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Delap wants City revenge

ESPN staff
March 8, 2013 « Mancini says Rooney move unlikely | Chartbeat test »
Rory Delap wants revenge over Manchester City © Getty Images
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Barnsley's on-loan Stoke midfielder Rory Delap has said he wants to beat Manchester City in the FA Cup quarter-finals to erase the memory of losing the final to them with the Potters in 2010.

Delap, 36, was part of the Stoke side that crushed Bolton 5-0 in the semi-finals but then fell to a Yaya Toure goal in the final. He had also suffered the disappointment of missing the 2003 final through injury during his days at Southampton.

Barnsley travel to the Etihad Stadium on Saturday evening in the bottom three of the Championship and seen by many pundits as being without a chance against the defending Premier League champions.

But both spirit and results at Oakwell have improved under new boss David Flitcroft, and Delap hopes that can help him gain a measure of revenge.

"It was a high [to get to the final with Stoke], but one of the lowest moments in my career when the final whistle went," he said.

"Everyone wants to get there, but to get there and lose isn't a great feeling. The semi-final will go down as one of the best memories of my career.

"When we scored the third and knew we were going to win, you could enjoy the game. For the last 20 minutes, you could soak up the atmosphere."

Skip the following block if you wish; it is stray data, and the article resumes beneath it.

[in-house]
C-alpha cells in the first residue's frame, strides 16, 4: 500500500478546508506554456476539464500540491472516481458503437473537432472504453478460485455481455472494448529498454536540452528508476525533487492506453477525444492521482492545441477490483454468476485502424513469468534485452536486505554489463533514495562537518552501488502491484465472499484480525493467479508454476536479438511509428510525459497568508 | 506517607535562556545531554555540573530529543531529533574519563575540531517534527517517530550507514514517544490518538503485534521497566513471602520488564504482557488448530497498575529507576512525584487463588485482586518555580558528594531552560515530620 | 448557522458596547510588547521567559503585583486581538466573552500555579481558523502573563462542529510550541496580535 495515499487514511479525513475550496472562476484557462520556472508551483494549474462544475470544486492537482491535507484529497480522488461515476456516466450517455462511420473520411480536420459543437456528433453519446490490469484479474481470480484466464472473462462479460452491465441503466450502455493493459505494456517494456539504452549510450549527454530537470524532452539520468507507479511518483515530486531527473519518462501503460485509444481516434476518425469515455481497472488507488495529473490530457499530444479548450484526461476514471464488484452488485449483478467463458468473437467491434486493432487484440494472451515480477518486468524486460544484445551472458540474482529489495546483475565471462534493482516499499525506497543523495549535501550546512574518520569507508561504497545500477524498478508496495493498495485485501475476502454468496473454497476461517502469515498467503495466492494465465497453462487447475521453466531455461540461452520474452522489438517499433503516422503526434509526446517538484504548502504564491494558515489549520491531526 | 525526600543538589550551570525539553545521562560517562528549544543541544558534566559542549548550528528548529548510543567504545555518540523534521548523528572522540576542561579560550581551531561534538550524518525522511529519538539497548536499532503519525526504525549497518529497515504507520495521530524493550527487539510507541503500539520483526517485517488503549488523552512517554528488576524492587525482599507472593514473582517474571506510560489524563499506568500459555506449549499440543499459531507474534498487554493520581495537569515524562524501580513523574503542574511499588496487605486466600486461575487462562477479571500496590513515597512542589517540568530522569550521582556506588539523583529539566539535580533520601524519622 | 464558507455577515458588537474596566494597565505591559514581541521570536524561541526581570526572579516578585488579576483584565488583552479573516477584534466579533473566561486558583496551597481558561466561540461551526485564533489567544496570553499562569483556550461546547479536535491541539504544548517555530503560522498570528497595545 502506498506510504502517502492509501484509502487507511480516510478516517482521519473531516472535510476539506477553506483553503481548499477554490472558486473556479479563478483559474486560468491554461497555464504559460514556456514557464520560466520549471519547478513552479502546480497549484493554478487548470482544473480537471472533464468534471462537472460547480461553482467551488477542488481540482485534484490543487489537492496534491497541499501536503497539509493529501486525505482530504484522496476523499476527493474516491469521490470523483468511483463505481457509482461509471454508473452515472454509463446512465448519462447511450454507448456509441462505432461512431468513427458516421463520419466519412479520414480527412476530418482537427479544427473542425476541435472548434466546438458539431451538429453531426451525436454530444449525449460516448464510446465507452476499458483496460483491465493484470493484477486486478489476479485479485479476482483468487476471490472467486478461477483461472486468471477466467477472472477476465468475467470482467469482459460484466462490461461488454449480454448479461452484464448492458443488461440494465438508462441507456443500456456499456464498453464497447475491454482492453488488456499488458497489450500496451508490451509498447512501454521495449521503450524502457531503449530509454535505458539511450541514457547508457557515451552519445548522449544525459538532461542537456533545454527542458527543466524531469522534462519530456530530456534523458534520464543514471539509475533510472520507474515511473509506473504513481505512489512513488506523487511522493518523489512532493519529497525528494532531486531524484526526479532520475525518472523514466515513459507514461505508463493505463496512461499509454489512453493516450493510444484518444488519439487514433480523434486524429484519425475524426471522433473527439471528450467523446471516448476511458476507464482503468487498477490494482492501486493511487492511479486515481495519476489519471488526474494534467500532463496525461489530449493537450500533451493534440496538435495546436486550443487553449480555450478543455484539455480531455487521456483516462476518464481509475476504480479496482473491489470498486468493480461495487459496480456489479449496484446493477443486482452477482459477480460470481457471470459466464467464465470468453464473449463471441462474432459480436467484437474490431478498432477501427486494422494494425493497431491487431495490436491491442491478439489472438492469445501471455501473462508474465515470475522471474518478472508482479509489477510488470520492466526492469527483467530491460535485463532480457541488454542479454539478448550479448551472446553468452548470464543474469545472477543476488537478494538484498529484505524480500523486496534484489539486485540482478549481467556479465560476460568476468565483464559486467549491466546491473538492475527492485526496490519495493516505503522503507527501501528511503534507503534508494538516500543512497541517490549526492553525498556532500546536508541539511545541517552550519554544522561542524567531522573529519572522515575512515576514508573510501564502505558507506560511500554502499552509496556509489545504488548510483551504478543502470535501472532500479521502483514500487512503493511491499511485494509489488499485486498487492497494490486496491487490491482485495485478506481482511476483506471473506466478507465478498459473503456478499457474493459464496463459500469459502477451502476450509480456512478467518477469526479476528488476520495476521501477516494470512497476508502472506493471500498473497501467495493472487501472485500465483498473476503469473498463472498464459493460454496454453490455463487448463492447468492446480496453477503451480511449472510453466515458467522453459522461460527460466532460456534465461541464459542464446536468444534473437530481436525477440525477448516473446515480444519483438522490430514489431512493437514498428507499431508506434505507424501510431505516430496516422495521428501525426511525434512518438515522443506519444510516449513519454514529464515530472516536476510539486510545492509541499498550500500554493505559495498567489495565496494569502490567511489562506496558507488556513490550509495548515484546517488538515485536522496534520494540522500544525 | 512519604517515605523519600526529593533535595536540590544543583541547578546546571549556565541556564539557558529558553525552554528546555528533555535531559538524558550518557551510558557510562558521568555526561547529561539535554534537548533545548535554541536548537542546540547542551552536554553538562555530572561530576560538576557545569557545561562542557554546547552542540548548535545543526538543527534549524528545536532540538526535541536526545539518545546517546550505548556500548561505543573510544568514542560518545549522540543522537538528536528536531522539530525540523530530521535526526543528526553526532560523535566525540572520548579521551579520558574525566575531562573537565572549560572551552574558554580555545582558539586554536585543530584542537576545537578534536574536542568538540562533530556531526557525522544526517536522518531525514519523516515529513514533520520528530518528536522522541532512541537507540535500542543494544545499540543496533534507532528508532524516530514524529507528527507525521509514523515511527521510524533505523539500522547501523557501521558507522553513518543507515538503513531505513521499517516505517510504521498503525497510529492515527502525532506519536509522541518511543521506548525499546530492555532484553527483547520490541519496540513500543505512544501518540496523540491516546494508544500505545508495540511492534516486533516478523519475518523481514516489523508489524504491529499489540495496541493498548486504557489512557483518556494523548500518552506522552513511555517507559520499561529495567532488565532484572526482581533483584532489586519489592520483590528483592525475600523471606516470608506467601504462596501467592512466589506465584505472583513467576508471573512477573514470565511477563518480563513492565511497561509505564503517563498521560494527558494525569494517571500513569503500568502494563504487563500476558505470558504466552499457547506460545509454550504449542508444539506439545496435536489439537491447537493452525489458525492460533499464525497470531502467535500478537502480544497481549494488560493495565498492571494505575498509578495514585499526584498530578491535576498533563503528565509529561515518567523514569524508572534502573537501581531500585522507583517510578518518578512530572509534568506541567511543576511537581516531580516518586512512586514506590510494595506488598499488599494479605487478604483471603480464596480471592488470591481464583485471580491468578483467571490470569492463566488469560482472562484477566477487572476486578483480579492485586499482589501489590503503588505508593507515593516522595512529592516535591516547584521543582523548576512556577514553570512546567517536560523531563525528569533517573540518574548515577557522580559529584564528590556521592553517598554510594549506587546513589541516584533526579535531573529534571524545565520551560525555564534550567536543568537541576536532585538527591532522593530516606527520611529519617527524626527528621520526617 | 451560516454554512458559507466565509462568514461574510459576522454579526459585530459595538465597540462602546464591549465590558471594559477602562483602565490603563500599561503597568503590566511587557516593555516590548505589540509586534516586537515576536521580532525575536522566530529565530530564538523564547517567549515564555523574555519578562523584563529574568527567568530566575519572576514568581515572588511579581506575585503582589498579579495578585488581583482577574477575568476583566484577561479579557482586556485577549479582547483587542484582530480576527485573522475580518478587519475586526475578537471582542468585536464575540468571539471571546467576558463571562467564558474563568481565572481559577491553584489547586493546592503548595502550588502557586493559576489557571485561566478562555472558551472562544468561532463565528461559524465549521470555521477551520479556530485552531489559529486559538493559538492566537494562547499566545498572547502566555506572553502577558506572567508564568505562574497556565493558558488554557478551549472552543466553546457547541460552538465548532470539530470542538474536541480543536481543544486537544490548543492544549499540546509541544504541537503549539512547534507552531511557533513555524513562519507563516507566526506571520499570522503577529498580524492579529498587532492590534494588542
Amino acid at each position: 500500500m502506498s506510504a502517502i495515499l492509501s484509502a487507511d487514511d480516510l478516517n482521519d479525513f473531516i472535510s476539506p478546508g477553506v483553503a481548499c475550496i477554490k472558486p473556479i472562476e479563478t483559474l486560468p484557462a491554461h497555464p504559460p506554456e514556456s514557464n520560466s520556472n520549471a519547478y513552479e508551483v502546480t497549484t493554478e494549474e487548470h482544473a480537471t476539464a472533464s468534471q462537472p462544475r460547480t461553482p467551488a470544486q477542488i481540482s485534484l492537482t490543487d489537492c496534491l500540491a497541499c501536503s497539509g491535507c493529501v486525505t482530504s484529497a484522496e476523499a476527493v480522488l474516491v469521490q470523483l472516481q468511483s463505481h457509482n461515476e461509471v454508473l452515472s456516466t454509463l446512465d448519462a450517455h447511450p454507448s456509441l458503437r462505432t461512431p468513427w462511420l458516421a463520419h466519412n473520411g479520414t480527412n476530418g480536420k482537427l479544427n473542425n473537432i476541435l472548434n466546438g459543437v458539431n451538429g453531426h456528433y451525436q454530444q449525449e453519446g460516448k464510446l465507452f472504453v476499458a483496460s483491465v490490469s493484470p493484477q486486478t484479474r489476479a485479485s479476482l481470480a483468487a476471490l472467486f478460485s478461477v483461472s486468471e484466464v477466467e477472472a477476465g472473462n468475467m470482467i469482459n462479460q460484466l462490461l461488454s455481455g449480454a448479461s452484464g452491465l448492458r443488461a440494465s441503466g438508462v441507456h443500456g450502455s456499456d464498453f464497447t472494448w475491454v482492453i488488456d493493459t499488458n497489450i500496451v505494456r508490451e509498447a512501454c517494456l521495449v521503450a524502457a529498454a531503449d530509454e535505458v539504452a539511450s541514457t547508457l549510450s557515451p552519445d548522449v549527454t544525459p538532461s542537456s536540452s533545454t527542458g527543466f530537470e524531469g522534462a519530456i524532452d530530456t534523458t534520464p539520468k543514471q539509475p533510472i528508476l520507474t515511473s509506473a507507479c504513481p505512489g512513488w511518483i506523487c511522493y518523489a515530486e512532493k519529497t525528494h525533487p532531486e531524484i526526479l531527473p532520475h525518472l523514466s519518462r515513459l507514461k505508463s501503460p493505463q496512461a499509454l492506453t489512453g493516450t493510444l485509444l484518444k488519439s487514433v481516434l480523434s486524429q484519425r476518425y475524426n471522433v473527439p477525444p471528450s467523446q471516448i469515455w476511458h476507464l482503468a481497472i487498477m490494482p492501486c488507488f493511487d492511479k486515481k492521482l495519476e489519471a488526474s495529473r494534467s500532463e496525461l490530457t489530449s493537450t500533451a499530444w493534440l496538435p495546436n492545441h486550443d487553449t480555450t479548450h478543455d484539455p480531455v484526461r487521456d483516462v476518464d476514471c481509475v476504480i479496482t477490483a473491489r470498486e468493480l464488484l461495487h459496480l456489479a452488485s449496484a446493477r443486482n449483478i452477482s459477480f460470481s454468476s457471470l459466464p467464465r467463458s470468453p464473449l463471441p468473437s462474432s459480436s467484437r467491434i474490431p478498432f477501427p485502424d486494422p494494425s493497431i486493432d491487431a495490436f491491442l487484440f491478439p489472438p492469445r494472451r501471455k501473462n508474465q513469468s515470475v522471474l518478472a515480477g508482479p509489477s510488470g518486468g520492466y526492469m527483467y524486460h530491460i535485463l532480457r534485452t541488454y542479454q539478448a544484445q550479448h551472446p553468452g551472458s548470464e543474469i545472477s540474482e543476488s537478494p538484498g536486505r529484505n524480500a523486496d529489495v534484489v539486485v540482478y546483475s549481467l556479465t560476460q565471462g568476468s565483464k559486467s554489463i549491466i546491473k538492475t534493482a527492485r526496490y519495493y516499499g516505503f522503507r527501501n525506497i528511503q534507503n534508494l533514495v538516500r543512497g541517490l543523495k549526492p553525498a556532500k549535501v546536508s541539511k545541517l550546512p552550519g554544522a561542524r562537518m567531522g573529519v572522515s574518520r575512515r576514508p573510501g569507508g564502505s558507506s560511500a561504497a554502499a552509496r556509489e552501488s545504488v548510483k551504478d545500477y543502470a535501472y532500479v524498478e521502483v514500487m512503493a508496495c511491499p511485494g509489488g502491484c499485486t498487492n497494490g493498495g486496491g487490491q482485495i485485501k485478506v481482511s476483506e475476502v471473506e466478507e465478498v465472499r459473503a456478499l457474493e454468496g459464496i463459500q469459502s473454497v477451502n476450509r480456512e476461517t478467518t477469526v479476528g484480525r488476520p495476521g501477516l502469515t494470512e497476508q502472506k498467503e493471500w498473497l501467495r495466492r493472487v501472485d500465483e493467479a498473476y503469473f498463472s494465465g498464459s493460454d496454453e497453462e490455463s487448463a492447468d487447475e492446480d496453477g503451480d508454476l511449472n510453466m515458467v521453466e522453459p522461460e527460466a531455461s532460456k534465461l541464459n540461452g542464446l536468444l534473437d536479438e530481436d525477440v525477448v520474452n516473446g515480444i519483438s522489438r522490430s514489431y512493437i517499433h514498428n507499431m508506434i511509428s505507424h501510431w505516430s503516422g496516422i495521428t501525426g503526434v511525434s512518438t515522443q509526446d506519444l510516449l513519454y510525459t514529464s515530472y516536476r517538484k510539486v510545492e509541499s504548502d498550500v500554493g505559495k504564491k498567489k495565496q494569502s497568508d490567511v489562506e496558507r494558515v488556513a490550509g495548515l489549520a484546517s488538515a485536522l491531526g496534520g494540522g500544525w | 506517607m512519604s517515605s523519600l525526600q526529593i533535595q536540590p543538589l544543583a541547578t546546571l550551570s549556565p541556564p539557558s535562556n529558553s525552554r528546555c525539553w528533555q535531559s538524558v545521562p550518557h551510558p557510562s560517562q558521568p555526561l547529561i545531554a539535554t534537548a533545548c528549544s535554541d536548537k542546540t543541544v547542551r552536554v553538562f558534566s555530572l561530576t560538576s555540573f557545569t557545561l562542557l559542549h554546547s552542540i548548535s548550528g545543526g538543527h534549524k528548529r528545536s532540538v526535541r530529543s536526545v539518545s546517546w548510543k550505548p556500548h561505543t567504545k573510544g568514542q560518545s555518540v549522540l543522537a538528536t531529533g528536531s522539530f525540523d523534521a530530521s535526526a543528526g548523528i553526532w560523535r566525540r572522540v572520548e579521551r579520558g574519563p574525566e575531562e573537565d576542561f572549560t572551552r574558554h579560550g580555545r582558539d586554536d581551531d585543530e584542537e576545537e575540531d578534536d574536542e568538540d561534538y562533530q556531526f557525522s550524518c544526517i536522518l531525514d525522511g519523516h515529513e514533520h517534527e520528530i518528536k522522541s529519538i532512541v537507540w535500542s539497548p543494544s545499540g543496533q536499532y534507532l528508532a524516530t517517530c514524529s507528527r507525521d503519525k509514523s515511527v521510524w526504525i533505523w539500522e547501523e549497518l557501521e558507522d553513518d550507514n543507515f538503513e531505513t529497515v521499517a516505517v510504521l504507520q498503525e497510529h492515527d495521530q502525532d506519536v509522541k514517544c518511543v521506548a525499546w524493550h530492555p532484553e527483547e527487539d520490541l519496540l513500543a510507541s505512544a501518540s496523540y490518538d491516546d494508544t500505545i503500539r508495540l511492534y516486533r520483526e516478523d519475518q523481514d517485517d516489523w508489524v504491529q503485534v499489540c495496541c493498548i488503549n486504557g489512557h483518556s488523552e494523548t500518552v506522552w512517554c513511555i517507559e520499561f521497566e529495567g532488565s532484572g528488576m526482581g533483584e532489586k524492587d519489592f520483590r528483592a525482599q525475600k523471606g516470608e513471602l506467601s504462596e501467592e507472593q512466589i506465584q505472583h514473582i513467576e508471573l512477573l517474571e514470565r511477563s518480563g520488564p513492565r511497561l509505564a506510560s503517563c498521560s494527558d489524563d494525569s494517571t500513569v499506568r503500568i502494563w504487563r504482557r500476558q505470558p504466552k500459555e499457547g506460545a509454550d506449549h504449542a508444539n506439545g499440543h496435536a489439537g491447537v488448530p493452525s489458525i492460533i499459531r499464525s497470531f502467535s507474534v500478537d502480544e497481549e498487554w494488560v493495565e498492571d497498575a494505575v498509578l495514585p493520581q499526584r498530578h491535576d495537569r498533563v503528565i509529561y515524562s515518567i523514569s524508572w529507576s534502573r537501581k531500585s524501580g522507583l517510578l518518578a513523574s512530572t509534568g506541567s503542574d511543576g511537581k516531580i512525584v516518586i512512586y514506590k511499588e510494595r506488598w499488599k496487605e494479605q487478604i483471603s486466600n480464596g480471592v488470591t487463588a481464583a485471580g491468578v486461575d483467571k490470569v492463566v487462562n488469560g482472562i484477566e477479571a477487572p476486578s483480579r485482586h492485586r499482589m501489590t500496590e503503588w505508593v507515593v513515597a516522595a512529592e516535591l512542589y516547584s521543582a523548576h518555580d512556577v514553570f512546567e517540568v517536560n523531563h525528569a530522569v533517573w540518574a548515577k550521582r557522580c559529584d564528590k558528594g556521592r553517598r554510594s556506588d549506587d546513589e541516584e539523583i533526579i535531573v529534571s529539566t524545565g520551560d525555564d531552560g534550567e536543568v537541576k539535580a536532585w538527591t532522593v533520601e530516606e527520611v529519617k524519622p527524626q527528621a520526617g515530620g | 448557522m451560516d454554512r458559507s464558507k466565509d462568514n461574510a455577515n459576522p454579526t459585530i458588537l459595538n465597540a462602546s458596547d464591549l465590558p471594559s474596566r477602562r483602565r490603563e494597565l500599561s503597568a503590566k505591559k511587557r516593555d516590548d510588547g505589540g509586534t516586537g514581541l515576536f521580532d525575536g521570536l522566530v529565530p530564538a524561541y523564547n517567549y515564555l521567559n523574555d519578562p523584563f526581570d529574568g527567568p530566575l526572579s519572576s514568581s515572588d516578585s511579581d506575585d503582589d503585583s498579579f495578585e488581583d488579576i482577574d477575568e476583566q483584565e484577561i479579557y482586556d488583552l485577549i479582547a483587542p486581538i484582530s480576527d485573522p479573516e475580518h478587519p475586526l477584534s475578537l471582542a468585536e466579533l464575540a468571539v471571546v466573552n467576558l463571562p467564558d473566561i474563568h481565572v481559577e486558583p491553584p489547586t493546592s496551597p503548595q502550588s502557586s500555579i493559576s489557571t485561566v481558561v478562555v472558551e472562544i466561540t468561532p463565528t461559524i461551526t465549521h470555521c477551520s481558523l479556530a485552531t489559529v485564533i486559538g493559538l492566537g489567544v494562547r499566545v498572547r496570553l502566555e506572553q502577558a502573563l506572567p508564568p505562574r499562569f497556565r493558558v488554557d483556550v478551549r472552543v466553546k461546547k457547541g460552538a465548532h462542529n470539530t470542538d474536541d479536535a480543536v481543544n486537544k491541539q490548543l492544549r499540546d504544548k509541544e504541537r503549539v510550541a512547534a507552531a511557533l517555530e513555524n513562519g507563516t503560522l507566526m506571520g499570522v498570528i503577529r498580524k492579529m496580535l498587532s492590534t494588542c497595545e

But the Potters failed to reach anything like those heights in the final against City as Mancini's men won the club's first major trophy for 35 years.

"For whatever reason, we didn't look like ourselves," Delap said. "We were a bit lethargic. We were carrying a couple of injuries, but that wasn't an excuse.

"It was a bit of a scrappy game - then Yaya Toure managed to get one in, and to be honest we never looked like getting back into it. It just didn't happen for us that day."

He said his frustration had been deepened by the impression that City had "been there for the taking" and that the final whistle had left him feeling he "just wanted to get out" of Wembley as soon as possible.

"You don't want to speak to anyone, you just want to see the kids and the family," he said. "It was pretty emotional."

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